Liberal Democrat leader Ed Davey: 'I'm going to speak up, that's the job of a politician'
Ahead of the party’s spring conference this weekend, Sir Ed told The Yorkshire Post members were concerned about issues such as social care, and “not a lot of the sort of stuff that people at Westminster talk about”.
And he said: “It's what I would call the bread and butter issues and what we need to be showing is that we have fresh ideas, new ideas, on those issues.”
Sir Ed did not hit out at Labour, who have been criticised by some for voting with the Government on many coronavirus measures, as he added: “All opposition parties have had to be constructive, because you can blame Boris Johnson for a lot of things, but you can't say that he caused Covid.”
But he said: “I've been actually quite alarmed about the way that Government has failed.”
And he said it had been him at the forefront of tough calls including urging Metropolitan Police commissioner Cressida Dick to resign after the policing of the Sarah Everard vigil in Clapham, and he has also been pushing the Government to commit to a date for a coronavirus inquiry.
“And I am going to speak up,” he said.
“It's the job of politicians to speak up, and now we are a distinctive party.
“We are more liberal than other parties, and when I see civil liberties trodden over in that way, I'm going to speak up.”
He said: “I think we are providing distinctive opposition,and I’ve given you some examples. And we are going to these [local] elections and the months and years ahead, I think in a stronger place.”
Sir Ed said his party’s conference would focus on a putting recovery from coronavirus first, and he added: “I just don't think that the Prime Minister knows what he wants to do. He doesn't seem to have any plan whatsoever.”
He said: “We think businesses, particularly small businesses, and the self employed, should be getting much more support to both survive and to grow.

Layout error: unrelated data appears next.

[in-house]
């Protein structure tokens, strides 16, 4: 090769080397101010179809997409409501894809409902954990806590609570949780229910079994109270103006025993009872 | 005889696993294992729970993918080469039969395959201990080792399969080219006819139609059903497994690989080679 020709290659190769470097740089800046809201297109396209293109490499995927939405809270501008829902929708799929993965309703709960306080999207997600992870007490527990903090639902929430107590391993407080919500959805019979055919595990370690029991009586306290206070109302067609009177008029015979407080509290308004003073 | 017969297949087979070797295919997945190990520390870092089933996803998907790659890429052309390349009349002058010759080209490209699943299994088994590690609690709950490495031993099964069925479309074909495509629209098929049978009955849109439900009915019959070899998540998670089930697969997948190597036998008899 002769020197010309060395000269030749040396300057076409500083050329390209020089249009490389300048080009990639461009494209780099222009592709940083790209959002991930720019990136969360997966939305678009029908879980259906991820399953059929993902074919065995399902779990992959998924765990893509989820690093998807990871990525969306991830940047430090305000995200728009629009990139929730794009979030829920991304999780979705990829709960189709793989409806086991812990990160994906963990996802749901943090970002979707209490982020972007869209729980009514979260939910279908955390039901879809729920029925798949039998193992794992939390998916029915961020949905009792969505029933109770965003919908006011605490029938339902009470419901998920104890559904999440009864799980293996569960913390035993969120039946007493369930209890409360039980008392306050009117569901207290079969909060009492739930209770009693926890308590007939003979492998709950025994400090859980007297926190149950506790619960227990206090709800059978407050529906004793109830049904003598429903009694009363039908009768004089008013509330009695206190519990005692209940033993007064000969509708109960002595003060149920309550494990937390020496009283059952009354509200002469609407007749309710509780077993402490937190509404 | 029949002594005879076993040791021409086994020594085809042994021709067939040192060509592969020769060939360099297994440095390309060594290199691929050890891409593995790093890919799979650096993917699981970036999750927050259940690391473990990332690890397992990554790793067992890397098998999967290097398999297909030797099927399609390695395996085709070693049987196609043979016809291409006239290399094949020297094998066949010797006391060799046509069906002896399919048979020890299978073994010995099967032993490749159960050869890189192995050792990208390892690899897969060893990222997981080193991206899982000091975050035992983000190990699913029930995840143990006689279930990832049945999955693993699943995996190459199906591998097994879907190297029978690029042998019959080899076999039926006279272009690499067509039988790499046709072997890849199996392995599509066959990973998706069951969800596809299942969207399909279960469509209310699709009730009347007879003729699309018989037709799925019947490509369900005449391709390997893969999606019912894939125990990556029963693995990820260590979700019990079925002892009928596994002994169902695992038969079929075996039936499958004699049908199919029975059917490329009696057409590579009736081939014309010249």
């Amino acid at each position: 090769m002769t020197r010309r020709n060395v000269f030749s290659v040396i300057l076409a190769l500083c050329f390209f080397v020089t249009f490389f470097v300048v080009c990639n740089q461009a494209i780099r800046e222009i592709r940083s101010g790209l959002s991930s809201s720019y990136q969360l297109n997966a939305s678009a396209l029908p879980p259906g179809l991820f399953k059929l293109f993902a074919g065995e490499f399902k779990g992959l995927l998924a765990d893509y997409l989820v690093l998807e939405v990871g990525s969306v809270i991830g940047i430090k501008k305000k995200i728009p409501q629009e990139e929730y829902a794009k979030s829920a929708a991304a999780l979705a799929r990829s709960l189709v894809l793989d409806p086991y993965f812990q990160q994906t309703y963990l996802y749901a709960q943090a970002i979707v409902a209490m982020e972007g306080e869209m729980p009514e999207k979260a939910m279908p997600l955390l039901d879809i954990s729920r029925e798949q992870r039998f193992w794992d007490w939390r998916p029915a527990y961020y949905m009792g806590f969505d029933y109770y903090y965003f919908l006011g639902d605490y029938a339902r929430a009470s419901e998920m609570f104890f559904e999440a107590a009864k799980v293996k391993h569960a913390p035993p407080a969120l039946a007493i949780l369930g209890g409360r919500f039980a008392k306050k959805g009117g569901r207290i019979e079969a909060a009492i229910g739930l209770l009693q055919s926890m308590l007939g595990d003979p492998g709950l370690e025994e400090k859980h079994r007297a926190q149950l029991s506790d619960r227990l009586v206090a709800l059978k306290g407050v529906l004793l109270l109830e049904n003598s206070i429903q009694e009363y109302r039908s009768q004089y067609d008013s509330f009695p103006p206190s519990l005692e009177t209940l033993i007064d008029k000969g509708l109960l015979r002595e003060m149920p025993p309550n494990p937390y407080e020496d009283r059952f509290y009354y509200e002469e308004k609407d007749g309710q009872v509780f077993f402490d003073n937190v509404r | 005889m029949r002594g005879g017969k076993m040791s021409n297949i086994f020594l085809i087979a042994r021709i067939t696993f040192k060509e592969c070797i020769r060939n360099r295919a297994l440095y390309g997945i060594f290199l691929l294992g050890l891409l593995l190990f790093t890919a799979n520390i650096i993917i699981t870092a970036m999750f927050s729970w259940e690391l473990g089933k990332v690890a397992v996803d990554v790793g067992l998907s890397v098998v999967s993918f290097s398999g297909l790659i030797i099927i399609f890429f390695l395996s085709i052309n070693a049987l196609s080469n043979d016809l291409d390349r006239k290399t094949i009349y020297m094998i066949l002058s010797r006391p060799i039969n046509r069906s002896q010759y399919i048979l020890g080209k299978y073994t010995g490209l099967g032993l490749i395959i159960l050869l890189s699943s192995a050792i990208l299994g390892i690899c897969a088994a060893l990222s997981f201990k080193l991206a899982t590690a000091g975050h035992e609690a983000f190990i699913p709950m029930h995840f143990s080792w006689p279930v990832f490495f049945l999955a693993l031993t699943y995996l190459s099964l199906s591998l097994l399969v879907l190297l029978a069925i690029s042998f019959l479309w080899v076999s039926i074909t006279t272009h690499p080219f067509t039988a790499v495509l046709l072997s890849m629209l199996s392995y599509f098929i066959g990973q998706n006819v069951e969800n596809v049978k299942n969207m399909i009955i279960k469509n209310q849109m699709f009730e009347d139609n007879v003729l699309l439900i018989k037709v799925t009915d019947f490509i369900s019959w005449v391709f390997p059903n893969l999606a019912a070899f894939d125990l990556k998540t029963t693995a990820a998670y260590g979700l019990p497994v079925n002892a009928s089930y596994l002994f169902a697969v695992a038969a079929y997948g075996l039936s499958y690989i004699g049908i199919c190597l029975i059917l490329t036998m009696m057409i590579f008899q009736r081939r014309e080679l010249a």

“And it's not just businesses, local communities need that support, and we just think the Government is being nowhere near ambitious enough.”
Sir Ed said as the dust had settled on the Budget, it looked “increasingly like a holding statement, it doesn't look like a strategy. It goes nowhere near far enough”.
Although the party has only 11 MPs in the Commons, Sir Ed said it had “led the way” in areas such as green policy, where other parties he said were only now catching up.
“One of the things I'm proudest of is the work that Liberal Democrats, with myself very much involved, did to push the offshore wind industry, and with the amazing investment we got to Hull when Siemens and ABP Ports invested £310bn in the port there and in the wind turbine factory, creating over 1,000 jobs.
“Obviously that was in Yorkshire and it was a Liberal Democrats that made it happen.
“I had to fight the Conservatives when I was winning the money for a renewable power revolution for the Liberal Democrats. I was fighting George Osborne, fighting [Eric] Pickles and the current Prime Minister was writing in the Daily Telegraph that a wind turbine couldn't take the skin off a rice pudding.”
And he added: “The Tories can take literally no credit for the green power revolution that the UK is now seeing and enjoying and the prosperity that is creating.”
Locally, Sir Ed said he hoped that record would lead the Lib Dems to winning some council seats in the upcoming May local election.
“These are really weird elections,” he said. “But in Yorkshire, I think it's clear that Labour could lose control of Sheffield City Council, I think the Lib Dems could well make some further gains against Labour, including in Sheffield Hallam, which is obviously an important seat for us at the next general election.”
“I'd also point to Hull where Lib Dems are on the verge of ending a decade of Labour mismanagement. We've only four seats that need to change hands to make it a Lib Dem council.”